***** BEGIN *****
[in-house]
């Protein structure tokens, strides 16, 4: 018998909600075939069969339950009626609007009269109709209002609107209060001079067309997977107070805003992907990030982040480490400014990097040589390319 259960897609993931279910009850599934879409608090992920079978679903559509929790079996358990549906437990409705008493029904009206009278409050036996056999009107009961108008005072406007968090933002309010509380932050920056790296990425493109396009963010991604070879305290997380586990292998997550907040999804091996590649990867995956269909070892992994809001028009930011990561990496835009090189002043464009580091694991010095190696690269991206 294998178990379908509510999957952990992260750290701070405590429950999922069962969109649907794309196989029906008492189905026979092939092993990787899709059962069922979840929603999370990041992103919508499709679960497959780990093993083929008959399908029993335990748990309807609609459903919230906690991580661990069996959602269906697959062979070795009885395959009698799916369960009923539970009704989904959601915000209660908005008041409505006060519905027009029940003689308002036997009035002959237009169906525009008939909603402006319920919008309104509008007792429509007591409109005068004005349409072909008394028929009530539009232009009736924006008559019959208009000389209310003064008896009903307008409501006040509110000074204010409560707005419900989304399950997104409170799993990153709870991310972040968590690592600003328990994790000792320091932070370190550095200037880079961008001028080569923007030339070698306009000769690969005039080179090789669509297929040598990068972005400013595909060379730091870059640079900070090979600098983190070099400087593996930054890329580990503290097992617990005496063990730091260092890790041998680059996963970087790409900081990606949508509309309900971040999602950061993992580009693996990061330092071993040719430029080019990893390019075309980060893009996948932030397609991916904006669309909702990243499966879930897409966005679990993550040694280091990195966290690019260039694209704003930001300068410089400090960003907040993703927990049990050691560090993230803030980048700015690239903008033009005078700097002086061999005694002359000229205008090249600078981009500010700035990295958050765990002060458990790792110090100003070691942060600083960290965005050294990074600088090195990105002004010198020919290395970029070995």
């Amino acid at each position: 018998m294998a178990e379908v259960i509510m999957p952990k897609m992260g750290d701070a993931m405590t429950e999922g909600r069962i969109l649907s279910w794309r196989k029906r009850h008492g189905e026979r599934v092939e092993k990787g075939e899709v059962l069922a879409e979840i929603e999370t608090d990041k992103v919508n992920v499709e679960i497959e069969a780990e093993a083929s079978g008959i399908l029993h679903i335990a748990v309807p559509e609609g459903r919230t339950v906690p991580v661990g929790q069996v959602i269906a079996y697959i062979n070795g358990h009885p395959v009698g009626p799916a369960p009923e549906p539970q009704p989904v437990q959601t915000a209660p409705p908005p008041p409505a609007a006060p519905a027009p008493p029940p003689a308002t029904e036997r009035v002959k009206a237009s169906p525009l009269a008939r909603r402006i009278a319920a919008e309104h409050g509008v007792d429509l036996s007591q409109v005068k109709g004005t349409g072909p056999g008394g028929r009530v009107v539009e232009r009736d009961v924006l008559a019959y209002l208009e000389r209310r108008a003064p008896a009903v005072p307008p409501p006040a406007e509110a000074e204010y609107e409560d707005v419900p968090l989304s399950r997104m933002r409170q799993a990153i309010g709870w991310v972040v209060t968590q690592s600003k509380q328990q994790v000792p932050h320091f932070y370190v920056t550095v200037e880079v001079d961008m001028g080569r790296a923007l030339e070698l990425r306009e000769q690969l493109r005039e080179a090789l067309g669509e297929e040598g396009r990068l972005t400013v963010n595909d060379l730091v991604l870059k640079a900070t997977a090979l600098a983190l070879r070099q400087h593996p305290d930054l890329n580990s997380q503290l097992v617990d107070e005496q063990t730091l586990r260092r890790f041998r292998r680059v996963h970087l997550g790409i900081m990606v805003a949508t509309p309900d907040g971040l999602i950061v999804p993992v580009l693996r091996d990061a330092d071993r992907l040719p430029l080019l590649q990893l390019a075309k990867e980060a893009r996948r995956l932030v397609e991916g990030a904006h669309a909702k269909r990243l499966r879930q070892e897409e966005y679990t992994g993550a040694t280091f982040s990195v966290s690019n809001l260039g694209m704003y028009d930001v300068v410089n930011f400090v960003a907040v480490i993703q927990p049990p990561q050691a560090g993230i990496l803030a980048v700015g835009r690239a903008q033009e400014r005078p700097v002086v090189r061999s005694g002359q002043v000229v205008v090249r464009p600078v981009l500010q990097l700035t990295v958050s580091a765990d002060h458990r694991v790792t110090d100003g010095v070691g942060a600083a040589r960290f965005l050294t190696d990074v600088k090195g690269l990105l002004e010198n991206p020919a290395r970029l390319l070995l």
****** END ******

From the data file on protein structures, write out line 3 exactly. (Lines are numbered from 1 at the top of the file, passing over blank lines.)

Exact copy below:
């Amino acid at each position: 018998m294998a178990e379908v259960i509510m999957p952990k897609m992260g750290d701070a993931m405590t429950e999922g909600r069962i969109l649907s279910w794309r196989k029906r009850h008492g189905e026979r599934v092939e092993k990787g075939e899709v059962l069922a879409e979840i929603e999370t608090d990041k992103v919508n992920v499709e679960i497959e069969a780990e093993a083929s079978g008959i399908l029993h679903i335990a748990v309807p559509e609609g459903r919230t339950v906690p991580v661990g929790q069996v959602i269906a079996y697959i062979n070795g358990h009885p395959v009698g009626p799916a369960p009923e549906p539970q009704p989904v437990q959601t915000a209660p409705p908005p008041p409505a609007a006060p519905a027009p008493p029940p003689a308002t029904e036997r009035v002959k009206a237009s169906p525009l009269a008939r909603r402006i009278a319920a919008e309104h409050g509008v007792d429509l036996s007591q409109v005068k109709g004005t349409g072909p056999g008394g028929r009530v009107v539009e232009r009736d009961v924006l008559a019959y209002l208009e000389r209310r108008a003064p008896a009903v005072p307008p409501p006040a406007e509110a000074e204010y609107e409560d707005v419900p968090l989304s399950r997104m933002r409170q799993a990153i309010g709870w991310v972040v209060t968590q690592s600003k509380q328990q994790v000792p932050h320091f932070y370190v920056t550095v200037e880079v001079d961008m001028g080569r790296a923007l030339e070698l990425r306009e000769q690969l493109r005039e080179a090789l067309g669509e297929e040598g396009r990068l972005t400013v963010n595909d060379l730091v991604l870059k640079a900070t997977a090979l600098a983190l070879r070099q400087h593996p305290d930054l890329n580990s997380q503290l097992v617990d107070e005496q063990t730091l586990r260092r890790f041998r292998r680059v996963h970087l997550g790409i900081m990606v805003a949508t509309p309900d907040g971040l999602i950061v999804p993992v580009l693996r091996d990061a330092d071993r992907l040719p430029l080019l590649q990893l390019a075309k990867e980060a893009r996948r995956l932030v397609e991916g990030a904006h669309a909702k269909r990243l499966r879930q070892e897409e966005y679990t992994g993550a040694t280091f982040s990195v966290s690019n809001l260039g694209m704003y028009d930001v300068v410089n930011f400090v960003a907040v480490i993703q927990p049990p990561q050691a560090g993230i990496l803030a980048v700015g835009r690239a903008q033009e400014r005078p700097v002086v090189r061999s005694g002359q002043v000229v205008v090249r464009p600078v981009l500010q990097l700035t990295v958050s580091a765990d002060h458990r694991v790792t110090d100003g010095v070691g942060a600083a040589r960290f965005l050294t190696d990074v600088k090195g690269l990105l002004e010198n991206p020919a290395r970029l390319l070995l």